Weather prospects for soybeans have been swinging between
rain and drought in Argentina so far this growing season, with analyst Dr Michael
Cordonnier now warning that as much as 1m hectares could be lost to flooding.
Since late December, rains have soaked much of the Argentine
heartland, with over a food of rains reported in the Christmas and New Year period
across Cordoba, southern Santa Fe, northern Buenos Aires, and Entre Rios.
"It is hard to get accurate information concerning the
extent of the flooding due to the holidays, but I did see one report that
mentioned 450,000 hectares had been declared a state of emergency," said Dr
"There has been localized flooding which will require
replanting of the soybeans if it dries out in time."
Dr Cordonnier said that the area, which is very flat, would require
an "extended period of time for the water to drain or soak into the soil".
"The concern is if the area will dry up enough in order to
allow planting before the time runs out."
"The soybean planting window in central Argentina closes
about January 10."
"If a farmer is desperate, they could stretch the planting
another 10-14 days, but not beyond that."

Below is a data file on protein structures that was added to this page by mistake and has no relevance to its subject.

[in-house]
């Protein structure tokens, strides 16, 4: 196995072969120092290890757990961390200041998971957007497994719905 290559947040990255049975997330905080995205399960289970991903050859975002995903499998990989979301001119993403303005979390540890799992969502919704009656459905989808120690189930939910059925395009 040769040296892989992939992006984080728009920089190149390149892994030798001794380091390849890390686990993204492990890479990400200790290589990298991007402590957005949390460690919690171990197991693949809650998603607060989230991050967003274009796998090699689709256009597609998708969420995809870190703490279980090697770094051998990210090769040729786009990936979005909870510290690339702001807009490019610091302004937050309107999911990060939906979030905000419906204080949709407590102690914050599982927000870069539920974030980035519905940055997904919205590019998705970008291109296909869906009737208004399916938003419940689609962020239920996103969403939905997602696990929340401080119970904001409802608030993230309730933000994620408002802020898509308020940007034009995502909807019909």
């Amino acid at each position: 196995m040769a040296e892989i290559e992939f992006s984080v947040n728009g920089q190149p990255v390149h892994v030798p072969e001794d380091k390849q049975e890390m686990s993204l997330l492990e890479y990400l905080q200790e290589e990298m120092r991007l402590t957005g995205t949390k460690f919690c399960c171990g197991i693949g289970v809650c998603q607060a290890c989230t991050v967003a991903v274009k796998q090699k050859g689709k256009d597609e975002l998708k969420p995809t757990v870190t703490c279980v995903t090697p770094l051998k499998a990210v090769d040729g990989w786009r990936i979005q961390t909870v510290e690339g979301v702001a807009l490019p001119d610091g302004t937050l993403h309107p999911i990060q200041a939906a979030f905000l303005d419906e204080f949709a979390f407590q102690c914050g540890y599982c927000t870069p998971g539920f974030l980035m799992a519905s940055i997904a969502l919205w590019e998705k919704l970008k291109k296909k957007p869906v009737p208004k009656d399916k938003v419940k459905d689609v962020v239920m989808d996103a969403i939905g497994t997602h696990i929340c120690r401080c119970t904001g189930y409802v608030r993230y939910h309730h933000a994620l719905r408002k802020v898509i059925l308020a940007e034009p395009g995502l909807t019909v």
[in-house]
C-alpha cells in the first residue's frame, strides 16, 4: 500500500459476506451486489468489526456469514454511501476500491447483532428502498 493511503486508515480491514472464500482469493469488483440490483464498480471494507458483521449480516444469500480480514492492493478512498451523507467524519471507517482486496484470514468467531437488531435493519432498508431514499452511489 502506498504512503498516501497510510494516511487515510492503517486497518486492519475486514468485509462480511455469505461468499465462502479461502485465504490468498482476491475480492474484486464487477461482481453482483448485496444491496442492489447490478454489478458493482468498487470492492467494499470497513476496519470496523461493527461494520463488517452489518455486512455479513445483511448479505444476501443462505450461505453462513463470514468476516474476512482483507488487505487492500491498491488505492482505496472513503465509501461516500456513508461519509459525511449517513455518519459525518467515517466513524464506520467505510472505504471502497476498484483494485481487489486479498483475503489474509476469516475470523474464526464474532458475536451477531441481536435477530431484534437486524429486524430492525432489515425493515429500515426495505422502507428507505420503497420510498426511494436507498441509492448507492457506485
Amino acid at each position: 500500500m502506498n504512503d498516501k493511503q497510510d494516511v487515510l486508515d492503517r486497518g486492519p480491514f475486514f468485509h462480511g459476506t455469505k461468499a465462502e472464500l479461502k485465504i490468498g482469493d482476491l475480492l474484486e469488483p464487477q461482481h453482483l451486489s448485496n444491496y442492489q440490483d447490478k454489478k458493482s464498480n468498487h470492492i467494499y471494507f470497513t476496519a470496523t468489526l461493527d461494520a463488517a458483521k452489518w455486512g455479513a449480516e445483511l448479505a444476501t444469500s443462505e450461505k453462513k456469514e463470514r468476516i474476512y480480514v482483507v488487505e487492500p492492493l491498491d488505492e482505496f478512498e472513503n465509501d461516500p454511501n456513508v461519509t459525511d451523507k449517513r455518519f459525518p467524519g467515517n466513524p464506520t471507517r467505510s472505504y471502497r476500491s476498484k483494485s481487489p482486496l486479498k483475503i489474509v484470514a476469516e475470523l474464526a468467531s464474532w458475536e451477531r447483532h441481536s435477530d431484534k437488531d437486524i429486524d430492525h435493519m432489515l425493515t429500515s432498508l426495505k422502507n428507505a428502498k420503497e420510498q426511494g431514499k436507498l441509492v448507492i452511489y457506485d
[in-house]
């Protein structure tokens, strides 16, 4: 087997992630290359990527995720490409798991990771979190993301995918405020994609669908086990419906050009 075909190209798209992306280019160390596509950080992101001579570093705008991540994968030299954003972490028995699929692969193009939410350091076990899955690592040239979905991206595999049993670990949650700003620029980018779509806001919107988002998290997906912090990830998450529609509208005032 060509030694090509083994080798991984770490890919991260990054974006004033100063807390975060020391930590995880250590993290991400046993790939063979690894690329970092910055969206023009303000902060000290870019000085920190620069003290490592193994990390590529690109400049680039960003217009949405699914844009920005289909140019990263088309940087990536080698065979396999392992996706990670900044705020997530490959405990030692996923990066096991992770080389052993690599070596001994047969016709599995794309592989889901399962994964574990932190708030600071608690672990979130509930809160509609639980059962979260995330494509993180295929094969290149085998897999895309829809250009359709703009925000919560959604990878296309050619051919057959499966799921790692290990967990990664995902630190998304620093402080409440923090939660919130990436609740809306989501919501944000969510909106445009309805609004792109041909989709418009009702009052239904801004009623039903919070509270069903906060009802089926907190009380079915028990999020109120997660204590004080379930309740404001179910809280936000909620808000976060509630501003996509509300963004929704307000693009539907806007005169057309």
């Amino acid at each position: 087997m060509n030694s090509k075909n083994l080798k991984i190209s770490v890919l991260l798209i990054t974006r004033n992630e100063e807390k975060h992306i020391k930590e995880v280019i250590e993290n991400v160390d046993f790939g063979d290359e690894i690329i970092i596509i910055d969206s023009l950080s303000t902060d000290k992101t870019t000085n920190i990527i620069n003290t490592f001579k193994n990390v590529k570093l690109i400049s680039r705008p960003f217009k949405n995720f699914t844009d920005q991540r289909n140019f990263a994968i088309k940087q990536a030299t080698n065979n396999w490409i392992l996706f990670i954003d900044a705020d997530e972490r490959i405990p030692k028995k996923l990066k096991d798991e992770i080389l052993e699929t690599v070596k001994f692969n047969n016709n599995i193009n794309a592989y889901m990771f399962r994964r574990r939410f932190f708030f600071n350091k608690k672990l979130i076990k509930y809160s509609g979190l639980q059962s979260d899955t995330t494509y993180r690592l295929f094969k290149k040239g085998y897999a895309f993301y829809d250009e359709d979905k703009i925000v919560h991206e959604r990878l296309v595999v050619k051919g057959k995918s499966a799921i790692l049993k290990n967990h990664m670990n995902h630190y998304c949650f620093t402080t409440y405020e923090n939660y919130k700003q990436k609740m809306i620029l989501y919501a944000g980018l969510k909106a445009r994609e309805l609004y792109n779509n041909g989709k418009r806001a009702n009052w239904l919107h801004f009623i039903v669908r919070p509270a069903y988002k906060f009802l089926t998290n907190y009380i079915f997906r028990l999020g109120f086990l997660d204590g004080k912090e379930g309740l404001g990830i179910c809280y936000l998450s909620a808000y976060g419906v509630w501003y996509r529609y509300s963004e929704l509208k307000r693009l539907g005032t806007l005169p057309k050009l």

in flooded areas
Dr Cordonnier warned of a "strong possibility" that farmers
will not be able to complete sowings in time, including the sowings of second-crop
beans and the replanting of washed out first-crop fields.
"In a worst case scenario where the flooded areas do not dry
up in time to replant the soybeans, maybe as much as 1m hectares of soybeans in
Argentina may not get planted including first planting and replanting."
"That would equate to about 5% of the soybean acreage and
about 3m tonnes of soybean production."
But Dr Cordonnier noted while in areas with flooding, the
effect would be "catastrophic" the rains would actually be beneficial in areas that
"Therefore, I think the soybean yields in Argentina will be
fine, but the acreage may end up being less than anticipated."